Tuesday, July 19, 2011

    "I Believe"

    Is blind faith a virtue?  Many nonbelievers struggle with attempts to understand why wholehearted acceptance of irrational thought is considered by many of the "faithful" to be praiseworthy.  Certainly, blind faith is the path of least resistance.  Inquiry and thought require energy, while unquestioning acceptance demands little effort (beyond dealing with a smattering of cognitive dissonance every now and then).  Blind faith also provides a certainty that is difficult to attain from other sources.  This certainty can be empowering, for better or for worse.

    Some of these sentiments are echoed in this song from the Broadway hit musical "The Book of Mormon."  Enjoy "I Believe."

    Monday, July 11, 2011

    Meeting Follow-Up: Dr. James Elser on Phosphorus

    What can we do about phosphorus and food's future?

    The 15th element in the periodic table is not something that comes to mind for most people when they reflect on causes of global food crises of the past. Overpopulation, climate change, crop disease, and soil erosion are more likely to deemed as the instigators of disaster scenarios.

    However, phosphorus is essential for every living thing on this planet and, according to estimates, the world's phosphorous -- needed for fertilizing plants -- will peak within half a century.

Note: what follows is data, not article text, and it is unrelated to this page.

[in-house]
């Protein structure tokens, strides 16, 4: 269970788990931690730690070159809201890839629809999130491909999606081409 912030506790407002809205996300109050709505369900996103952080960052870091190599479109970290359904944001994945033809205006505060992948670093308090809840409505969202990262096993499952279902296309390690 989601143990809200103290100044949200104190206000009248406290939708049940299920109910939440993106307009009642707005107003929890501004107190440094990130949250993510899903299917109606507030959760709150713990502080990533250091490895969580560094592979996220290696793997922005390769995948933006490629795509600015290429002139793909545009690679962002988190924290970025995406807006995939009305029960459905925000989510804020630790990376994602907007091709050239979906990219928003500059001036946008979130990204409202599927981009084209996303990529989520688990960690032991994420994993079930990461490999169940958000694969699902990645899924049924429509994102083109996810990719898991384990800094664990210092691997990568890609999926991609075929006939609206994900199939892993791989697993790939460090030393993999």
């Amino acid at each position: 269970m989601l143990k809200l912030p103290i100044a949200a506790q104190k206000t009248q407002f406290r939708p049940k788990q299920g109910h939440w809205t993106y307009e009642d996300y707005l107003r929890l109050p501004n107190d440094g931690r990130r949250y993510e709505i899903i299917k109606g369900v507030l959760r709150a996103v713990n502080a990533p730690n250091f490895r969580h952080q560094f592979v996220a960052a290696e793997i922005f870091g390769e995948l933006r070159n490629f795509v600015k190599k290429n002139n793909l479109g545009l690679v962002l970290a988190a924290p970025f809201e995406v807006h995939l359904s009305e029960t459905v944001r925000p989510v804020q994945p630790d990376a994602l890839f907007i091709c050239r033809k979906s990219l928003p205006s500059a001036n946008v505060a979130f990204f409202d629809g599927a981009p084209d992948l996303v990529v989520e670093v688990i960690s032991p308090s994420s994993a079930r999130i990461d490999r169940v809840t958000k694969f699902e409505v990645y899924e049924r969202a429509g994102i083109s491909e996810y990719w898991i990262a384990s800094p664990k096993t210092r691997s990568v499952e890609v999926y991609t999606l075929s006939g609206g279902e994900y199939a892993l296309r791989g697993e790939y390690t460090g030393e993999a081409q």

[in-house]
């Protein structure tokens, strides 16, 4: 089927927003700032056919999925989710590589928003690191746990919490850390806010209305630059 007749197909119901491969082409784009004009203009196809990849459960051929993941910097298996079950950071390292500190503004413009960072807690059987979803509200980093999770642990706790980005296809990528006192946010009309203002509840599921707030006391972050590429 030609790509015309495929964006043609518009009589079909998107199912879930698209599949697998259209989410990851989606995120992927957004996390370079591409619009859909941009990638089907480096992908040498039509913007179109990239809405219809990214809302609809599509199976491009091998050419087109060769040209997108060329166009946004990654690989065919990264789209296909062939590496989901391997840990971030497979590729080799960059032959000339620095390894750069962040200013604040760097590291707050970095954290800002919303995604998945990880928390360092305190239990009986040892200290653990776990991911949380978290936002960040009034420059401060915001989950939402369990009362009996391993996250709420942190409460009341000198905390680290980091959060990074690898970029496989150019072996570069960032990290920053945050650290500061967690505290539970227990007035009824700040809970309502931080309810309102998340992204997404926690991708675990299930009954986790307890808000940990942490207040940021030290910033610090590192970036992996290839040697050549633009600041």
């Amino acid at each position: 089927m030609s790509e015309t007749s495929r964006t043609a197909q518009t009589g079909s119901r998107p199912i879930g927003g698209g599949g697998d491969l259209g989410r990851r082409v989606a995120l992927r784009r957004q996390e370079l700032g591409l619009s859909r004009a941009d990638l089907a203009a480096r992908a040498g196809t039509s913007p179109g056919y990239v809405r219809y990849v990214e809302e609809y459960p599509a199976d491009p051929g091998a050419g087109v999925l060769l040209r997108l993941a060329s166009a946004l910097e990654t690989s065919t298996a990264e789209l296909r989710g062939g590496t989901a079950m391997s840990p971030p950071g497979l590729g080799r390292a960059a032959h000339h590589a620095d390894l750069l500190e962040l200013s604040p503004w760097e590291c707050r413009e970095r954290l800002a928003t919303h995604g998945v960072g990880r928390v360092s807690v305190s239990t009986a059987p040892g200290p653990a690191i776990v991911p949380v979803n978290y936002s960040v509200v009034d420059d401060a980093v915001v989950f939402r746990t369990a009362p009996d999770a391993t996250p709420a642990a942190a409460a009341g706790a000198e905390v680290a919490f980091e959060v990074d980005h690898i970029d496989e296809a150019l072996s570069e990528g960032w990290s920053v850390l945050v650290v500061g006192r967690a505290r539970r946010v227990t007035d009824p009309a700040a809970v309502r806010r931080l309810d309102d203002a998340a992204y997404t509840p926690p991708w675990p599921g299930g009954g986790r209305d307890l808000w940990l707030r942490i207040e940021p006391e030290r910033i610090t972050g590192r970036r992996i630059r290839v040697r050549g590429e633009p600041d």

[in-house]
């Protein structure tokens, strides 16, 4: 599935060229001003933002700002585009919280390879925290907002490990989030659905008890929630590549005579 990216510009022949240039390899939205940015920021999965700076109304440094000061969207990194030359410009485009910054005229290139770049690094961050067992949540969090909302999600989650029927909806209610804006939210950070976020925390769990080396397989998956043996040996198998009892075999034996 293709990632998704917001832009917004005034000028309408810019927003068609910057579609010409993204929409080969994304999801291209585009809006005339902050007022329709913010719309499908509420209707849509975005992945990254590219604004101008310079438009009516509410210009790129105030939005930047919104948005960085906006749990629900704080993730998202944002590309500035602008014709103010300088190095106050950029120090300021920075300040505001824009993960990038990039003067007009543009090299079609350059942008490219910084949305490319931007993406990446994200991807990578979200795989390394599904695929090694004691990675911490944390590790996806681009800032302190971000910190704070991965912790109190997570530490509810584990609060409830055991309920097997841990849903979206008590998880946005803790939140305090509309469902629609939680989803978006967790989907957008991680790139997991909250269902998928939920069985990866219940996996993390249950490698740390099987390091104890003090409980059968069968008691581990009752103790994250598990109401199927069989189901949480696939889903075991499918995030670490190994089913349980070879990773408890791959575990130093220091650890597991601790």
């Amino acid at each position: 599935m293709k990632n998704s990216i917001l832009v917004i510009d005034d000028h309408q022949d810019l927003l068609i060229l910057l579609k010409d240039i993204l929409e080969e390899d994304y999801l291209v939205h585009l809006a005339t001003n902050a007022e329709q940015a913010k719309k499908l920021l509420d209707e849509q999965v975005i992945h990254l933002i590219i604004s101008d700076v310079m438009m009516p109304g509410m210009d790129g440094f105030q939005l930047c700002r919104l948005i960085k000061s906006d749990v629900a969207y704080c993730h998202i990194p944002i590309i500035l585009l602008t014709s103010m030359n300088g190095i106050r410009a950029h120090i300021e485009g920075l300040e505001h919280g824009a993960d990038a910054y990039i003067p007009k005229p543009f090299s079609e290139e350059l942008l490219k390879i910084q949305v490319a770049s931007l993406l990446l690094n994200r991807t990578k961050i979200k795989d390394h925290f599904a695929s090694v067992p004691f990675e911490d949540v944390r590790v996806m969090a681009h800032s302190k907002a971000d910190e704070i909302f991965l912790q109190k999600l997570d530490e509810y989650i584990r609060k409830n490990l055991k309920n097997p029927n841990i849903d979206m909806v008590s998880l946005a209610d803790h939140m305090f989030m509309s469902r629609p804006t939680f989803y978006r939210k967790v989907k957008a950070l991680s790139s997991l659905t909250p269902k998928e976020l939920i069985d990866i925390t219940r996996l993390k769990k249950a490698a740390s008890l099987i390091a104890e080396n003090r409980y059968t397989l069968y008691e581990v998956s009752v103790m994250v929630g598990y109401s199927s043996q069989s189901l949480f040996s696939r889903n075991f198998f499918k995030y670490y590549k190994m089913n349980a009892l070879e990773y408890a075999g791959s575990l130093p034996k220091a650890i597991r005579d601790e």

Thus opened  David Despain's review of this week's HSGP speaker, Dr. James Elser, on "Phosphorus, Food, & Our Future."  Please direct your browser to Despain's blog, Evolving Health, to continue reading!

    If you were unable to attend the presentation, here is video of a similar talk given by Elser at the Arizona Science Center, last year:

    Wednesday, July 6, 2011

    HSGP Meeting: "Phosphorus, Food, and Our Future"

    This Sunday, July 10, the Humanist Society of Greater Phoenix will host a presentation by Dr. James Elser, an Arizona State University Regents' Professor in Ecology, Evolution, and Environmental Science.  Dr. Elser will be speaking on the necessity of phosphorus for agriculture worldwide. In a 2010 article on the Foreign Policy magazine website entitled "Peak Phosphorus," Elser described the bleak future of food production if phosphorus consumption continues at its current pace.  Phosphorus is an important component of fertilizer, being used by plant life for DNA construction and the creation of cell membranes, yet it is not a renewable resource.  Much of the phosphorus currently being used in fertilizers is mined from ancient mineral deposits that are dangerously close to running out.  Some estimates place the depletion of the world's major phosphorus sources 30-40 years into the future.  That is a bit too close for comfort.  Although we are all familiar with the scarcity of oil, we have far more reason to be concerned about the scarcity of phosphorus, as it has no substitutes. 

    If steps are not taken to curb the depletion of phosphorus, we can expect to see food prices sky-rocket as countries like Morocco hike up the price-tag on phosphorus exports.  Thankfully, there are ways to make supplies last.  Many of these consist of modifying the highly wasteful practices of the agricultural industry.  For example, controlling the erosion of crop fields would maintain phosphorus levels in soil, reducing the need to re-apply. 

    Please join us on Sunday at the Humanist Community Center in Mesa to learn more about "Phosphorus, Food, and Our Future."  More information on the HSGP can be found at our website,

    Elser, J. J. & White, S. (2010). Peak phosphorus. Foreign Policy Magazine online, 4/22. [link]